Najac (French pronunciation: [naʒak]) is a commune in the Aveyron department in southern France. Najac station has rail connections to Toulouse, Figeac and Aurillac.

Najac village is set along a ridge above a bend in the river Aveyron. In the earlier part of the 20th century the village had around 2,000 people but it suffered marked population decline as workers migrated to towns and cities. Several films concern the village and its surrounds, for example, La Vie Comme Elle Va.

The village economy, once famous for ham, is based largely on tourism and agriculture. Most land in the commune is still used for farming and there are a significant number of long-term inhabitants. During the summer, the population increases significantly due to second home owners and holiday-makers. Most holiday home owners are British, Canadian, Dutch or from the north of France.

The village ...Read more

Najac (French pronunciation: [naʒak]) is a commune in the Aveyron department in southern France. Najac station has rail connections to Toulouse, Figeac and Aurillac.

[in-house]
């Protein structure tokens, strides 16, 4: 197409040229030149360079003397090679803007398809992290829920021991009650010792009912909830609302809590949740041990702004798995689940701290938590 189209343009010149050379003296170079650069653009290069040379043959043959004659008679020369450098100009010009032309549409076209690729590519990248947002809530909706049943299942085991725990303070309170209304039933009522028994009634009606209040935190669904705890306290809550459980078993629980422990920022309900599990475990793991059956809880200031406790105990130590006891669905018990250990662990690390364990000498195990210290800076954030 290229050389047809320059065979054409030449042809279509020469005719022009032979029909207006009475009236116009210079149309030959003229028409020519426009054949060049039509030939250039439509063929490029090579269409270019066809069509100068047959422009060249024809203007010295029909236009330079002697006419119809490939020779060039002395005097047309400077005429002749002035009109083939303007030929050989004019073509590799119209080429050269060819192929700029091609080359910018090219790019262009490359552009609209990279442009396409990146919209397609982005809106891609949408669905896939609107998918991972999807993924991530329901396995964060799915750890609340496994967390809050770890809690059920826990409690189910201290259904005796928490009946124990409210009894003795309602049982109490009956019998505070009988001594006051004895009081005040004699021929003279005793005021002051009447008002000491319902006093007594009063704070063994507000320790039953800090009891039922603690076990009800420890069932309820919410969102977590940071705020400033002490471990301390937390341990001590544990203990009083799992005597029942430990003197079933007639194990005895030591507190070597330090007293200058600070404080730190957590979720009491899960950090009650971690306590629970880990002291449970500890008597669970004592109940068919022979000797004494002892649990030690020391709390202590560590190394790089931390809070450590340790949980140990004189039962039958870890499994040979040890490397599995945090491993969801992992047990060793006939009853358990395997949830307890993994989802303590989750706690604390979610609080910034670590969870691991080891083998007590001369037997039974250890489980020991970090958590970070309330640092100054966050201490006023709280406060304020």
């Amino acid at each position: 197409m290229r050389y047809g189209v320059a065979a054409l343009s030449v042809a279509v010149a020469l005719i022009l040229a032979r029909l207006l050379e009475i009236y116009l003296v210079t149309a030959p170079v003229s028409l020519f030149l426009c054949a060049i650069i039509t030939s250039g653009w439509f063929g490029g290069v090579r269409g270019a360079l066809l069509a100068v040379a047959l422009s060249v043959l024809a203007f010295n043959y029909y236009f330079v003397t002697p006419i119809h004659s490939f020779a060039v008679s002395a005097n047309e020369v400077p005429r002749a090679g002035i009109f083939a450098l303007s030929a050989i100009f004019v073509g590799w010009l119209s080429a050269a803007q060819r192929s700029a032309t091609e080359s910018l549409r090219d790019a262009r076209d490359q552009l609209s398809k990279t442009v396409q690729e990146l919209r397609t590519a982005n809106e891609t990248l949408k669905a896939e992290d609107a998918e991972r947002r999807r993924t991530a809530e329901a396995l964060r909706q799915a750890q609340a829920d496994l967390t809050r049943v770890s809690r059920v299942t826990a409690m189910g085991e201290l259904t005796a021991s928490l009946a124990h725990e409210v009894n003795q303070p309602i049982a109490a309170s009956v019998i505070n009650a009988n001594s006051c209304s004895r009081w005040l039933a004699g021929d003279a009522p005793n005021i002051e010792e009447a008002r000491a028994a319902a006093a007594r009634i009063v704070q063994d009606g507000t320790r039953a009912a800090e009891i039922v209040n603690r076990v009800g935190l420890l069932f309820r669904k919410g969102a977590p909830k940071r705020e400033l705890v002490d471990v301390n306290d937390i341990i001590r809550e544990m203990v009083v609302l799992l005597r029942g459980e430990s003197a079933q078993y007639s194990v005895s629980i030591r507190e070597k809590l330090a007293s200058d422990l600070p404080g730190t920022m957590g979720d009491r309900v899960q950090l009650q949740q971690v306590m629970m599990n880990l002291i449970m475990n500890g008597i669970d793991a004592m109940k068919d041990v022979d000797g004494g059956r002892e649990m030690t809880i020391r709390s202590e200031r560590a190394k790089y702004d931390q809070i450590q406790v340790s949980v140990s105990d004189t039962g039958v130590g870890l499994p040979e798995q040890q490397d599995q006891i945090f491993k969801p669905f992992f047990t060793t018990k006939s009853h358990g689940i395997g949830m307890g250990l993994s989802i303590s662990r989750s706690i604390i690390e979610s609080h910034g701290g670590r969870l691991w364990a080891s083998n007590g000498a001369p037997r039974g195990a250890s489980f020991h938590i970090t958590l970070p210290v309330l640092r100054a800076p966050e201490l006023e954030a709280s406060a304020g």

Najac village is set along a ridge above a bend in the river Aveyron. In the earlier part of the 20th century the village had around 2,000 people but it suffered marked population decline as workers migrated to towns and cities. Several films concern the village and its surrounds, for example, La Vie Comme Elle Va.

The village economy, once famous for ham, is based largely on tourism and agriculture. Most land in the commune is still used for farming and there are a significant number of long-term inhabitants. During the summer, the population increases significantly due to second home owners and holiday-makers. Most holiday home owners are British, Canadian, Dutch or from the north of France.

The village is known for historic buildings and apparent medieval character. A partly ruined château dominates; it was built by villagers in 1253 on the orders of Alphonse de Poitiers. The 13th century Eglise Saint-Jean, built by villagers as a punishment for Cathar beliefs, overlooks the lower village, while at the other end, the faubourg has the typical architecture of many bastide villages with timber-framed houses and commercial arcades around an open area.

Najac is also one of the 140 or so Plus Beaux Villages de France (most beautiful villages of France), which in addition to ensuring its tourism status, brings money to maintain the village.

Photographies by:
Thérèse Gaigé - CC BY-SA 4.0
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